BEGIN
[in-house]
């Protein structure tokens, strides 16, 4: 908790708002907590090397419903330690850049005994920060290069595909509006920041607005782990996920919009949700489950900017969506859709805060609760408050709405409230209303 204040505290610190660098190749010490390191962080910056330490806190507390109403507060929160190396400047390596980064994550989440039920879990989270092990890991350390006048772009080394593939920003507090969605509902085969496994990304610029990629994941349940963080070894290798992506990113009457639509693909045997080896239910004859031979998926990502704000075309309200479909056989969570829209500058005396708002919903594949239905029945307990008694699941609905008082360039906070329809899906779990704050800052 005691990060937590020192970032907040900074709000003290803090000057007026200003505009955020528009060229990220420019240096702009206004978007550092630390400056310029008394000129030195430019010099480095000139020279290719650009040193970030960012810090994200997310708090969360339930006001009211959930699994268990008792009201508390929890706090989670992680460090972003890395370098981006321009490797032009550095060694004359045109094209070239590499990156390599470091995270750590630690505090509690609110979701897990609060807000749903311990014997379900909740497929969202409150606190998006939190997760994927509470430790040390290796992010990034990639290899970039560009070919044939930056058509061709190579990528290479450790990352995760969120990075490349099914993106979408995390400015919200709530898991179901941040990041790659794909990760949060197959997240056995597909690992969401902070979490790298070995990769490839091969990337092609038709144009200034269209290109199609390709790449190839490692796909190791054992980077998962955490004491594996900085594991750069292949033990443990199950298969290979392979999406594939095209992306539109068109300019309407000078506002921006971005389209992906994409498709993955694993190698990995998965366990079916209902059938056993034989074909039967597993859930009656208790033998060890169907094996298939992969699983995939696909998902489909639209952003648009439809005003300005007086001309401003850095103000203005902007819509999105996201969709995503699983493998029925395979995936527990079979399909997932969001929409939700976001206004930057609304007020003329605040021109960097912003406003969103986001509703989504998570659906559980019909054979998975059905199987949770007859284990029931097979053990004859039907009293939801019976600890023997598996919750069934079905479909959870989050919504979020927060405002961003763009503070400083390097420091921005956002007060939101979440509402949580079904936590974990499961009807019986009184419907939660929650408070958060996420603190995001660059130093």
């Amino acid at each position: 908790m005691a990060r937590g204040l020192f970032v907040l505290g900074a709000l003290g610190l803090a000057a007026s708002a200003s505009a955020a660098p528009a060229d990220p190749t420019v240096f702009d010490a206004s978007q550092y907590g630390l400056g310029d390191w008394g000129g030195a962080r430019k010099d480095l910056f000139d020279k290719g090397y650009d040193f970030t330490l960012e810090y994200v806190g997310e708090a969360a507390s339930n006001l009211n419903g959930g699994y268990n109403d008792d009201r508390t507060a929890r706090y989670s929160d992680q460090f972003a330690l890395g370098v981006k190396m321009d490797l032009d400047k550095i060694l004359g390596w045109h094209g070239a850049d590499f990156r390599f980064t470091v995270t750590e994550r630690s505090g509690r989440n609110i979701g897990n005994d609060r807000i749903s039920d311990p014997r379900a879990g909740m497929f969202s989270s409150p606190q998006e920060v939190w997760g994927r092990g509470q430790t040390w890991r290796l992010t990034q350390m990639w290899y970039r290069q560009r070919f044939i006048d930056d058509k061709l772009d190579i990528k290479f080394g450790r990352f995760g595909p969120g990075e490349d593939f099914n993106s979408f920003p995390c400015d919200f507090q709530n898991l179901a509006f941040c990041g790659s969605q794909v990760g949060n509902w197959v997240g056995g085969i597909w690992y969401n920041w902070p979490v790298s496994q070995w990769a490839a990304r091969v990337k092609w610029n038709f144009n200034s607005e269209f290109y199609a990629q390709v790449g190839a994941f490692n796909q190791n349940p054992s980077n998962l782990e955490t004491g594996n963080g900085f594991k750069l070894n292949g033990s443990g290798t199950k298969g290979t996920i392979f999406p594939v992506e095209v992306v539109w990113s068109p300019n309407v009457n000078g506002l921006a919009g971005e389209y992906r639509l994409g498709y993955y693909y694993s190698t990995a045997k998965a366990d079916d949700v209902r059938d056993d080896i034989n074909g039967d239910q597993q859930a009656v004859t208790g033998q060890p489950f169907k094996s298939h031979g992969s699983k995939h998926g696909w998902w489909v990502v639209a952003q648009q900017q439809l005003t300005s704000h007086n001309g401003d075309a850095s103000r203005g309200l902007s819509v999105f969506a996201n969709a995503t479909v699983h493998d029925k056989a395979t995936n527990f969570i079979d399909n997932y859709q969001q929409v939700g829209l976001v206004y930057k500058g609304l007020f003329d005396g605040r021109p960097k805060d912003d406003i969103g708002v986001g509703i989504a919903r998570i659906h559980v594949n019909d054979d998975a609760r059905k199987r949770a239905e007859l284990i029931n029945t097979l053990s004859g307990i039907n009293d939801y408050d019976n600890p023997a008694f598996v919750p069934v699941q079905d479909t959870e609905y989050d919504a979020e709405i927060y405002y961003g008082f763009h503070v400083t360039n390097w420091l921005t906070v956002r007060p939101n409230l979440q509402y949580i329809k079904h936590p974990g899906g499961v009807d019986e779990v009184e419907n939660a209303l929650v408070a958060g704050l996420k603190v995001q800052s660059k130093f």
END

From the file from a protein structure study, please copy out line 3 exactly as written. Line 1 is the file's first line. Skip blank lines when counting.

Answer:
């Amino acid at each position: 908790m005691a990060r937590g204040l020192f970032v907040l505290g900074a709000l003290g610190l803090a000057a007026s708002a200003s505009a955020a660098p528009a060229d990220p190749t420019v240096f702009d010490a206004s978007q550092y907590g630390l400056g310029d390191w008394g000129g030195a962080r430019k010099d480095l910056f000139d020279k290719g090397y650009d040193f970030t330490l960012e810090y994200v806190g997310e708090a969360a507390s339930n006001l009211n419903g959930g699994y268990n109403d008792d009201r508390t507060a929890r706090y989670s929160d992680q460090f972003a330690l890395g370098v981006k190396m321009d490797l032009d400047k550095i060694l004359g390596w045109h094209g070239a850049d590499f990156r390599f980064t470091v995270t750590e994550r630690s505090g509690r989440n609110i979701g897990n005994d609060r807000i749903s039920d311990p014997r379900a879990g909740m497929f969202s989270s409150p606190q998006e920060v939190w997760g994927r092990g509470q430790t040390w890991r290796l992010t990034q350390m990639w290899y970039r290069q560009r070919f044939i006048d930056d058509k061709l772009d190579i990528k290479f080394g450790r990352f995760g595909p969120g990075e490349d593939f099914n993106s979408f920003p995390c400015d919200f507090q709530n898991l179901a509006f941040c990041g790659s969605q794909v990760g949060n509902w197959v997240g056995g085969i597909w690992y969401n920041w902070p979490v790298s496994q070995w990769a490839a990304r091969v990337k092609w610029n038709f144009n200034s607005e269209f290109y199609a990629q390709v790449g190839a994941f490692n796909q190791n349940p054992s980077n998962l782990e955490t004491g594996n963080g900085f594991k750069l070894n292949g033990s443990g290798t199950k298969g290979t996920i392979f999406p594939v992506e095209v992306v539109w990113s068109p300019n309407v009457n000078g506002l921006a919009g971005e389209y992906r639509l994409g498709y993955y693909y694993s190698t990995a045997k998965a366990d079916d949700v209902r059938d056993d080896i034989n074909g039967d239910q597993q859930a009656v004859t208790g033998q060890p489950f169907k094996s298939h031979g992969s699983k995939h998926g696909w998902w489909v990502v639209a952003q648009q900017q439809l005003t300005s704000h007086n001309g401003d075309a850095s103000r203005g309200l902007s819509v999105f969506a996201n969709a995503t479909v699983h493998d029925k056989a395979t995936n527990f969570i079979d399909n997932y859709q969001q929409v939700g829209l976001v206004y930057k500058g609304l007020f003329d005396g605040r021109p960097k805060d912003d406003i969103g708002v986001g509703i989504a919903r998570i659906h559980v594949n019909d054979d998975a609760r059905k199987r949770a239905e007859l284990i029931n029945t097979l053990s004859g307990i039907n009293d939801y408050d019976n600890p023997a008694f598996v919750p069934v699941q079905d479909t959870e609905y989050d919504a979020e709405i927060y405002y961003g008082f763009h503070v400083t360039n390097w420091l921005t906070v956002r007060p939101n409230l979440q509402y949580i329809k079904h936590p974990g899906g499961v009807d019986e779990v009184e419907n939660a209303l929650v408070a958060g704050l996420k603190v995001q800052s660059k130093f």